■ Consider how you would respond as an advanced practice nurse. Review evidence-based practice guidelines and ethical considerations applicable to the scenarios you selected.
By Day 3
Post the explanation of the health assessment information required for a diagnosis of your selected patients (include the scenario numbers). Explain how you would respond to the scenario as an advanced practice nurse using evidence-based practice guidelines and applying ethical considerations. Justify your responses.
Read a selection of your colleagues’ responses.
By Day 6
Respond to at least two of your colleagues on two different days who selected different scenarios than you, using one or more of the following approaches:
■ Suggest additional health assessment information that would be necessary to collect from the patient
■ Critique your colleague’s response, and explain alternative approaches to the situation.
■ Validate an idea with your own experience and additional research.
NURS 6512 Week 11 Quiz
When interviewing a disabled patient, it is best to speak to:
Which of the following is most likely to enhance examiner reliability?
Throughout the history and physical examination, the clinician should:
At your ﬁrst meeting with a patient, it is usually best to say:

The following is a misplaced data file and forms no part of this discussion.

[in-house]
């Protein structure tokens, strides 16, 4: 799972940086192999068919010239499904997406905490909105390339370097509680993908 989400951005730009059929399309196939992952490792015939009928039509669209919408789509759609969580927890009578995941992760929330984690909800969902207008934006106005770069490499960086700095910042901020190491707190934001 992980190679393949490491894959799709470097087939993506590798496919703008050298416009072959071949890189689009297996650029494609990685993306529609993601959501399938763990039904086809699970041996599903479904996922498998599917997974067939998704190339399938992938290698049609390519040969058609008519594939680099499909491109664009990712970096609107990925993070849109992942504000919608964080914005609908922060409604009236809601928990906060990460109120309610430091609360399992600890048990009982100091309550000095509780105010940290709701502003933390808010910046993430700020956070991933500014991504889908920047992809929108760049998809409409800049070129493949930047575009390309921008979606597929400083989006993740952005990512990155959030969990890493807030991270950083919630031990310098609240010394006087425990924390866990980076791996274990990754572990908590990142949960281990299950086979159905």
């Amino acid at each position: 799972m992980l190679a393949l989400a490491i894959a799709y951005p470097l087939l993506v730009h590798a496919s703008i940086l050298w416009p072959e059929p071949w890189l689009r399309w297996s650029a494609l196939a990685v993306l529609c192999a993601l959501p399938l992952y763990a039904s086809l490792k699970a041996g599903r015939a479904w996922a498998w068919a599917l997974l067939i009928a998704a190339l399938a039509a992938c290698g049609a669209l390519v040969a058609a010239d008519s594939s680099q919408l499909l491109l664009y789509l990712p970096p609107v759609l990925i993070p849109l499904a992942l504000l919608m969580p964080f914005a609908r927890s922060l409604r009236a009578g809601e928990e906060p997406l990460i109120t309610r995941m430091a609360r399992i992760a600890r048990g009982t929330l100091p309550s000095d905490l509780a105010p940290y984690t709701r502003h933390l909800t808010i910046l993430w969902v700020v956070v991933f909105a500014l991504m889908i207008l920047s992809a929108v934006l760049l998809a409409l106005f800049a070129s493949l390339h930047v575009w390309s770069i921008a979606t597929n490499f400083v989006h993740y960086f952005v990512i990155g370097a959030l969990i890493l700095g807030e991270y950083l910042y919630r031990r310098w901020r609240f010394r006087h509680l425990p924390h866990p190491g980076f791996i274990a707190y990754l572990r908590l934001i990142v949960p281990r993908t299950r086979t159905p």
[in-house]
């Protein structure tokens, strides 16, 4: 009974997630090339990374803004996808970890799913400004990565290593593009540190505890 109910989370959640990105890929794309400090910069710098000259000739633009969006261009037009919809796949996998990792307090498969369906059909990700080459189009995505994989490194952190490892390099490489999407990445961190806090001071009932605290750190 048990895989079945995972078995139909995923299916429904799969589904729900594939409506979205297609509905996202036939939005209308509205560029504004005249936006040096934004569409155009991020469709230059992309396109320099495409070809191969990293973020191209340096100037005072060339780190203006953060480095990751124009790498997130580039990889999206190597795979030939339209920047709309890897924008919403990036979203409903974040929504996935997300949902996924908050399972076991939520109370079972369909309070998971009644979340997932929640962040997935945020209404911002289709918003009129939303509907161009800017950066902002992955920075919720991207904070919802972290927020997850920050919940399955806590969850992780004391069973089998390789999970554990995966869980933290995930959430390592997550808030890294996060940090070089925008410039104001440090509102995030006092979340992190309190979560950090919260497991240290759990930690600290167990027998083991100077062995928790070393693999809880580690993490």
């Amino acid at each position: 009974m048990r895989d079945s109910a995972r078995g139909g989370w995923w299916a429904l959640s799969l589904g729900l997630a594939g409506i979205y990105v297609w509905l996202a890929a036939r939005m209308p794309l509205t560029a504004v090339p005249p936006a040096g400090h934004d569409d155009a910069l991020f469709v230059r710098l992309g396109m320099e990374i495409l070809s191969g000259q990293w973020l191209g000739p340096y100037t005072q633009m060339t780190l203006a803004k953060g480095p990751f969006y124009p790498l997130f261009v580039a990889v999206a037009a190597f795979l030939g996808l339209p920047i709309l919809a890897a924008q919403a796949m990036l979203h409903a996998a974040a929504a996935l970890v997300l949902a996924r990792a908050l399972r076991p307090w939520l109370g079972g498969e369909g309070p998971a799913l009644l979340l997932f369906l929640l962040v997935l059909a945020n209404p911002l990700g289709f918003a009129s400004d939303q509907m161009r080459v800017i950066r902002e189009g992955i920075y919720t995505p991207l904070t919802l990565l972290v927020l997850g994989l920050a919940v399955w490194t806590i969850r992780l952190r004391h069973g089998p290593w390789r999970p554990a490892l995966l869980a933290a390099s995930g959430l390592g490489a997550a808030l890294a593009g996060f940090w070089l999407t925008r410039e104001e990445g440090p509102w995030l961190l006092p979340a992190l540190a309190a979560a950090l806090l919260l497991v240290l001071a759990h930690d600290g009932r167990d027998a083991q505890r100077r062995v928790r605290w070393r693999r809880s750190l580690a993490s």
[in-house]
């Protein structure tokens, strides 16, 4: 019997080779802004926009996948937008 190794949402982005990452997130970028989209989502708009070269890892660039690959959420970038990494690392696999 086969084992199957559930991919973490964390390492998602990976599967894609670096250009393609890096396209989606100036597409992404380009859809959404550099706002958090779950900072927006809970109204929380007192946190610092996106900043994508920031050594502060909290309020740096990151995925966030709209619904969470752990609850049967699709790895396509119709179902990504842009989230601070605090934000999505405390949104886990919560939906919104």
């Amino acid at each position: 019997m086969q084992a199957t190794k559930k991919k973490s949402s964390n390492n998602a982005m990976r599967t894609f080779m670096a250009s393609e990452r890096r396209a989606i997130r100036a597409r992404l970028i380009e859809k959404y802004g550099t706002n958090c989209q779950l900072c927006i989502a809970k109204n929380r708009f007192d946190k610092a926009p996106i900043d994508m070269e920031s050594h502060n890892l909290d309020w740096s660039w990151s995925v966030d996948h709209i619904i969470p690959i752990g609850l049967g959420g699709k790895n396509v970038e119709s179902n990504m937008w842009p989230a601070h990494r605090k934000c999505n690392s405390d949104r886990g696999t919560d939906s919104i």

Which of the following is true regarding the relationship between the examiner and the patient?
When conducting a geriatric assessment, basic activities of daily living (ADLs) include:
Your 15-year-old patient is athletic and thin. Radiography of an ankle injury reveals a stress fracture. You should question this patient about her:
The reliability of health-related ﬁndings and observations is the responsibility of the:
The cranial nerves are usually assessed while the patient is in which position?
The best way to ease the apprehension of a 3-year-old child before a physical examination is to:
When you attempt to move a 10-month-old child from his mother’s lap to the examination table, he screams loudly. Your best action is to:
Palpation of epitrochlear nodes is part of the:.
Which medical condition would exclude one from sports participation?
The greatest risk for potential health problems occurs in which age group?
Functional assessment is most important during the examination of a(n):
When conveying bad or distasteful news to the patient and family, it is best to:
The checkout station for preparticipation physical evaluation (PPE) is critical because at this point:
To promote your examination time with a cooperative child, your approach to the examination should be to:
Which of the following data are not part of your general inspection?
Part of the screening orthopedic component of the examination includes evaluating the person while NURS 6512 Week 11 DQ Ethical Concerns